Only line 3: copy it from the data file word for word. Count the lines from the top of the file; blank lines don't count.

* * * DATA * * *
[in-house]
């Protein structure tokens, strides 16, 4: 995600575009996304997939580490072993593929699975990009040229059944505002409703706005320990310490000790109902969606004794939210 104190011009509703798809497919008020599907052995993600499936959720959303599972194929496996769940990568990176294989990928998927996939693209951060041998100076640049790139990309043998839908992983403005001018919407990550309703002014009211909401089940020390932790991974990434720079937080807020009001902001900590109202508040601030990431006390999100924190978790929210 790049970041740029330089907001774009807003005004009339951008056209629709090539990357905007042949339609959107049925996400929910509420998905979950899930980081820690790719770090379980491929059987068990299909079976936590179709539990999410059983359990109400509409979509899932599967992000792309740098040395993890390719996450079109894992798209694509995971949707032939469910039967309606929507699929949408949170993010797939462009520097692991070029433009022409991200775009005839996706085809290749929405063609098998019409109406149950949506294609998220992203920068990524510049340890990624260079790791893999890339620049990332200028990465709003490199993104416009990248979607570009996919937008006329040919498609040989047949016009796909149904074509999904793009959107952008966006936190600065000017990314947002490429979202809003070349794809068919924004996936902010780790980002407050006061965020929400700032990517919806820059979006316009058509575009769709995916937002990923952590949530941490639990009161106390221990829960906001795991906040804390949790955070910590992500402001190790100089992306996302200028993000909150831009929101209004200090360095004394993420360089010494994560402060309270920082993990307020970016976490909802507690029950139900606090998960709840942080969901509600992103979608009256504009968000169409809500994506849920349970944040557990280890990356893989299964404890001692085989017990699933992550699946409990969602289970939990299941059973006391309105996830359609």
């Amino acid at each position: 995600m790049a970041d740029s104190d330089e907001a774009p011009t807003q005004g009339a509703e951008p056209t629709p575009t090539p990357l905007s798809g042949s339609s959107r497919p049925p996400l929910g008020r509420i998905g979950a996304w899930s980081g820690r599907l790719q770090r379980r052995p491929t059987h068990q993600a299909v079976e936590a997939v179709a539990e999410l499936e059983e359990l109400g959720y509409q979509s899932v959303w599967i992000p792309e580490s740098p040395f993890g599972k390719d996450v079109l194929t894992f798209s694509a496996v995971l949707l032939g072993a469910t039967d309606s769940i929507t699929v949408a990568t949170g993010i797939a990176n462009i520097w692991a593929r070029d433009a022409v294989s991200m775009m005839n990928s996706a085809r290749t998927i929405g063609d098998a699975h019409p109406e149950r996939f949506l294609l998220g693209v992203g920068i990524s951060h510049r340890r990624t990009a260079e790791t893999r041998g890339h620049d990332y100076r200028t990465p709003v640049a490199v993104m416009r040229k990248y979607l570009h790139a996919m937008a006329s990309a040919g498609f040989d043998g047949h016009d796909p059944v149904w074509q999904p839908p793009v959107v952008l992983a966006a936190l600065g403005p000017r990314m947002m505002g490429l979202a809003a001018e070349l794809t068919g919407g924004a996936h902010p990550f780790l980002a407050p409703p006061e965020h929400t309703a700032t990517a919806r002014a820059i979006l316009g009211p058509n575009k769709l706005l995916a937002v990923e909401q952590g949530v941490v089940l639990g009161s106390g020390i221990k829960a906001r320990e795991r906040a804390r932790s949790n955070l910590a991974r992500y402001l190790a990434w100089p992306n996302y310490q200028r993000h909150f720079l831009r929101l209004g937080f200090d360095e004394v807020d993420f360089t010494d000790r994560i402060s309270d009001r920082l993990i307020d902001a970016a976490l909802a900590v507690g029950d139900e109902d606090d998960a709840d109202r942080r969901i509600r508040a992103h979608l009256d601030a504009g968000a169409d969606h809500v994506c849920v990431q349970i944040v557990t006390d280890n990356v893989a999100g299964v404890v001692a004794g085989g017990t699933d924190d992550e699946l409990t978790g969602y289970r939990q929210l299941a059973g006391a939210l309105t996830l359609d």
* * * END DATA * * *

């Amino acid at each position: 995600m790049a970041d740029s104190d330089e907001a774009p011009t807003q005004g009339a509703e951008p056209t629709p575009t090539p990357l905007s798809g042949s339609s959107r497919p049925p996400l929910g008020r509420i998905g979950a996304w899930s980081g820690r599907l790719q770090r379980r052995p491929t059987h068990q993600a299909v079976e936590a997939v179709a539990e999410l499936e059983e359990l109400g959720y509409q979509s899932v959303w599967i992000p792309e580490s740098p040395f993890g599972k390719d996450v079109l194929t894992f798209s694509a496996v995971l949707l032939g072993a469910t039967d309606s769940i929507t699929v949408a990568t949170g993010i797939a990176n462009i520097w692991a593929r070029d433009a022409v294989s991200m775009m005839n990928s996706a085809r290749t998927i929405g063609d098998a699975h019409p109406e149950r996939f949506l294609l998220g693209v992203g920068i990524s951060h510049r340890r990624t990009a260079e790791t893999r041998g890339h620049d990332y100076r200028t990465p709003v640049a490199v993104m416009r040229k990248y979607l570009h790139a996919m937008a006329s990309a040919g498609f040989d043998g047949h016009d796909p059944v149904w074509q999904p839908p793009v959107v952008l992983a966006a936190l600065g403005p000017r990314m947002m505002g490429l979202a809003a001018e070349l794809t068919g919407g924004a996936h902010p990550f780790l980002a407050p409703p006061e965020h929400t309703a700032t990517a919806r002014a820059i979006l316009g009211p058509n575009k769709l706005l995916a937002v990923e909401q952590g949530v941490v089940l639990g009161s106390g020390i221990k829960a906001r320990e795991r906040a804390r932790s949790n955070l910590a991974r992500y402001l190790a990434w100089p992306n996302y310490q200028r993000h909150f720079l831009r929101l209004g937080f200090d360095e004394v807020d993420f360089t010494d000790r994560i402060s309270d009001r920082l993990i307020d902001a970016a976490l909802a900590v507690g029950d139900e109902d606090d998960a709840d109202r942080r969901i509600r508040a992103h979608l009256d601030a504009g968000a169409d969606h809500v994506c849920v990431q349970i944040v557990t006390d280890n990356v893989a999100g299964v404890v001692a004794g085989g017990t699933d924190d992550e699946l409990t978790g969602y289970r939990q929210l299941a059973g006391a939210l309105t996830l359609d």